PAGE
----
As I listen to the rain bouncing off the deck of the boat just over my head, and realize we are just two days from Beaufort, I feel as though we have moved into the ‘South’.
It is just something about Live Oaks, Spanish Moss, Saw Grass lining the waterway, and big tides that makes me glad to be here.
Of course anyone who brings a boat down the waterway in late November and early December in an open cockpit should have their head examined. Although it has definitely been milder than previous years, mild is a relative term.
And you have to start in the dark if you plan on getting anywhere. If you are only moving an average of 6 miles an hour, if you start at dark (630) and end before dark (530) at best you run 66 miles. Usually it is more like 50 or 55 and glad to get it. Say 250 miles from DC to Norfolk in open water. Then another 540 to Beaufort SC, and you still have 700 to go to Marathon. It’s a hike for sure so you get in as many as you can if you do not want to spend half a year travelling south!
Last post we were anchored just north of Albemarle Sound which is just south of Norfolk. We motored a long day to end up just south of the Pungo River Alligator River Canal. This is a 24 mile (4 hours!) run at the end of the 18 mile south leg through the Alligator River. We anchored right at dusk and ran Goose ashore for his businesses.
We stopped by the other boat anchored near us to say hello and came to realize they were in Crisfield, MD when we went through the 70 mph storm this summer. Small world.
The next morning saw a norther passing through. With a 30mph wind behind us we flew under sail down the Pungo River, into the Pamlico River where it got a bit rough (and cold) and on up to visit Bath NC. It was only 12 miles out of the way but took a few hours and some rough water to get to a really nice sheltered anchorage. Bath is the oldest town in NC and was once the home of Blackbeard the pirate. He ended up coming home for the last time with his head cut off and hanging from the bow of a British warship that finally caught him. The little town is worth a visit!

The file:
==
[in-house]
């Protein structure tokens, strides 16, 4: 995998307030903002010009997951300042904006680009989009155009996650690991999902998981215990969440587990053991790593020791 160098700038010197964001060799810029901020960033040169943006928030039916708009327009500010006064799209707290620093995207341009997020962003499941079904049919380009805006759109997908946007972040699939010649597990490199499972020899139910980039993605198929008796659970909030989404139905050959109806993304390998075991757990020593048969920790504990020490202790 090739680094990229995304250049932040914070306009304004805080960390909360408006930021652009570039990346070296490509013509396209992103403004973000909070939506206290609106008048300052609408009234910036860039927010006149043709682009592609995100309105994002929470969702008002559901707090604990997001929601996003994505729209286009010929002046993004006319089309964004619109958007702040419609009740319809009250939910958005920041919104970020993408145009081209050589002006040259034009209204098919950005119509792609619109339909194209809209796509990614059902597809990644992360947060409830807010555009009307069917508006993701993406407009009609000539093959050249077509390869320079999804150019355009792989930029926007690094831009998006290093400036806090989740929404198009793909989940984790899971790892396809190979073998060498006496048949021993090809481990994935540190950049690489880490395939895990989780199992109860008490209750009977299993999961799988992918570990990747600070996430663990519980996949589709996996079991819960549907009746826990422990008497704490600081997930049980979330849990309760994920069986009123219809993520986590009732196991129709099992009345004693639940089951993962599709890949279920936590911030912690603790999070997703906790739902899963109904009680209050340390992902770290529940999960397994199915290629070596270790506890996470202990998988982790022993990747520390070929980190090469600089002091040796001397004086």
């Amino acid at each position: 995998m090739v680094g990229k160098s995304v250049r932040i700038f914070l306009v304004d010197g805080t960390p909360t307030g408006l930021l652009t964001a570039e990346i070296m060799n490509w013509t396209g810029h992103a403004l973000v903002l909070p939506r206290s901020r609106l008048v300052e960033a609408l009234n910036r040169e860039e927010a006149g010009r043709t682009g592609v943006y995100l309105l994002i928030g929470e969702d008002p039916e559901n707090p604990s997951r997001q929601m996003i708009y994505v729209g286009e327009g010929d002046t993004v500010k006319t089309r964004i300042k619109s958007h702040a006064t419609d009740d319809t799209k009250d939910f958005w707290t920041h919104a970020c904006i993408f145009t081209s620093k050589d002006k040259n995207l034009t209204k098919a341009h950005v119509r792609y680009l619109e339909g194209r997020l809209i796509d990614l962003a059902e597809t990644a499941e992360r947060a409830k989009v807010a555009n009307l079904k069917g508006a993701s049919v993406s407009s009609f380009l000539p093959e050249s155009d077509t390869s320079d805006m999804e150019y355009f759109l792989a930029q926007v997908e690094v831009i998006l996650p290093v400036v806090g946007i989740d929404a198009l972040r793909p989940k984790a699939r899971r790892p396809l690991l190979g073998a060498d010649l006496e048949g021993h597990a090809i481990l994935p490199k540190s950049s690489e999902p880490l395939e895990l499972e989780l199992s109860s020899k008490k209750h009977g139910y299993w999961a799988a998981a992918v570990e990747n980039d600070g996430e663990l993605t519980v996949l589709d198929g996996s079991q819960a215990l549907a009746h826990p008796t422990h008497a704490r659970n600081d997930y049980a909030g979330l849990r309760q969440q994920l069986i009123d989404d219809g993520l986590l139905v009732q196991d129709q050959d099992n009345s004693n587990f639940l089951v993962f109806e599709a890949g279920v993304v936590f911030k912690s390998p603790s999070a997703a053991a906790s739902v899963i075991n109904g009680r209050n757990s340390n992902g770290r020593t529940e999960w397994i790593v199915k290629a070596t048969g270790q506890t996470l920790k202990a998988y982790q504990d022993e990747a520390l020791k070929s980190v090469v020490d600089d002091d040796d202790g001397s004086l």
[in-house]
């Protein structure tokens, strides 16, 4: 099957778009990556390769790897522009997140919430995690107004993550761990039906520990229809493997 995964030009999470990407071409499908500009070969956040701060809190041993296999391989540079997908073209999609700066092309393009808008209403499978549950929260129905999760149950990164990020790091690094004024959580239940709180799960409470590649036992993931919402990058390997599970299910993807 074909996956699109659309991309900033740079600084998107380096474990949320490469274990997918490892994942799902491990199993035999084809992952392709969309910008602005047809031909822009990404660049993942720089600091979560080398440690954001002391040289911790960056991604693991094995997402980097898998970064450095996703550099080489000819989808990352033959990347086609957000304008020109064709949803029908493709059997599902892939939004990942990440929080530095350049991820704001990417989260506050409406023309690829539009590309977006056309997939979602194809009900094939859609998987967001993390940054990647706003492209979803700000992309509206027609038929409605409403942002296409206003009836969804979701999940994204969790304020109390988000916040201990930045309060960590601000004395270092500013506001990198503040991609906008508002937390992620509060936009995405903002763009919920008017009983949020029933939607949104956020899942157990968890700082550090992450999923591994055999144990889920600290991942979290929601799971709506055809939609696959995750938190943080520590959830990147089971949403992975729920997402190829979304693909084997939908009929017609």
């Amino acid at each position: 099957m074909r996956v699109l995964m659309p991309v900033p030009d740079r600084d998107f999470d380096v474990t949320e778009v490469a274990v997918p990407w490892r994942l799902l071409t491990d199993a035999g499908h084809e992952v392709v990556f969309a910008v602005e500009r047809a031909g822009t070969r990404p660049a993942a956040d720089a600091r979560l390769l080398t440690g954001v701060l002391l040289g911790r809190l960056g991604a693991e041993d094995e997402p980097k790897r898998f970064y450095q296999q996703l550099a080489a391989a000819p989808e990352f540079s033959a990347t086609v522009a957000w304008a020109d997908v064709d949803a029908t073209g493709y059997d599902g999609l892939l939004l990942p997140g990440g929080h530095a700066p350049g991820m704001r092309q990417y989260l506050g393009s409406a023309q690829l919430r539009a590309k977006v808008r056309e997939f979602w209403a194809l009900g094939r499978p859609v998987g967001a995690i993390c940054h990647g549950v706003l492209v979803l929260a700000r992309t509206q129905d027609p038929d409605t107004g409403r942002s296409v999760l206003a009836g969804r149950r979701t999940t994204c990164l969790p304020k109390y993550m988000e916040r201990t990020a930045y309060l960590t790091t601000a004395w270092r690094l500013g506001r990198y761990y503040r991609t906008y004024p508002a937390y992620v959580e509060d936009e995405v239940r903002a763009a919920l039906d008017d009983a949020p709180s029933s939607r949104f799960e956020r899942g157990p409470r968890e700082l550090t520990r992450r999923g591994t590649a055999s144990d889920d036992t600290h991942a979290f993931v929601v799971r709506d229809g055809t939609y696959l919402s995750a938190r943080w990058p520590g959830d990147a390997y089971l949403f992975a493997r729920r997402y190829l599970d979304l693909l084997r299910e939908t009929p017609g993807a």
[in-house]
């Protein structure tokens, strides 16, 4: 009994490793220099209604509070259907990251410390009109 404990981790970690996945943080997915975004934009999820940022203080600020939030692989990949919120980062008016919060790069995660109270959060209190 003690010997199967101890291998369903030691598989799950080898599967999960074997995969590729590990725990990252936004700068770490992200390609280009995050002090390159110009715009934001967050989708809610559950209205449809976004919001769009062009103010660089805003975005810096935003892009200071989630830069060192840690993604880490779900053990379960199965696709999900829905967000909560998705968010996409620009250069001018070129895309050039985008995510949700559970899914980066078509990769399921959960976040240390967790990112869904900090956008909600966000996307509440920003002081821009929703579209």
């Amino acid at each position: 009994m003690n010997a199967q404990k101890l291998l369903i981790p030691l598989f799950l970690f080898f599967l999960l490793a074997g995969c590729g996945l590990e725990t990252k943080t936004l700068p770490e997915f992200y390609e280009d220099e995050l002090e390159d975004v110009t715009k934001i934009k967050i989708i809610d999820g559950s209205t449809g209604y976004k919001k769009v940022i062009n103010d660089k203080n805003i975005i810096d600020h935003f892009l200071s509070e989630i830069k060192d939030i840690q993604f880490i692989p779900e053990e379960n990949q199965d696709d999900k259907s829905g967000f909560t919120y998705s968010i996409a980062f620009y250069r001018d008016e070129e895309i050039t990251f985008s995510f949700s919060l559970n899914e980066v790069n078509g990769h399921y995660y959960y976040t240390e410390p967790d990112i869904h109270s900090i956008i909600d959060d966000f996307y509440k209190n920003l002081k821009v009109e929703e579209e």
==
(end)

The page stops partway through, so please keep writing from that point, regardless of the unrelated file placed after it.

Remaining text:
With a dying wind we made Beaufort NC the next day where we hung out with out friends Kenny and Nancy Bock at Bock Marine for a few days before moving on south.
From Beaufort, a southbound boat hits the coast, turns to the west and follows it just inshore from the beach through Swansboro to the Camp Lejeune Marine base anchorage for the night where Shelly stepped out of the dinghy on the ramp, slipped and busted her patootie on the slippery boat ramp we had used to get ashore. Luckily bruises heal much more quickly than broken bones.
The path then winds through Wrightsville Beach and into Carolina Beach where we able to drop an anchor and actually walk the beach. The next day was a wild ride down the Cape Fear River with more 30 mph winds blowing us into Southport and back into the river system again. Down into Shallotte, Myrtle Beach, and into the Waccamaw River towards Georgetown took another two days.
It was fascinating to see the very clear mark in the woods 4 feet above normal from the recent storm and docks still,stuck up on top of pilings. A bridge tender told me the bridges were closed for 10 days and no traffic passed. This was in the middle of the fall north to south boat migration so I guess it was a mess! She also said she watched people’s docks float off down the river for days after the storm.
From Georgetown it is a short run down Winyah Bay into the back channels again, on past McClenaville SC (where the Oct Storm came ashore) and another 40 miles to Charleston.
We will be off in the morning and plan on an anchorage in a creek halfway to Beaufort for arrival on Wednesday to see who is interested in doing another golf fundraiser in the spring.
And that catches me up. And I can go back to the awesome book I am reading about the Washington State rowing team who won the Olympics in Berlin in 1936!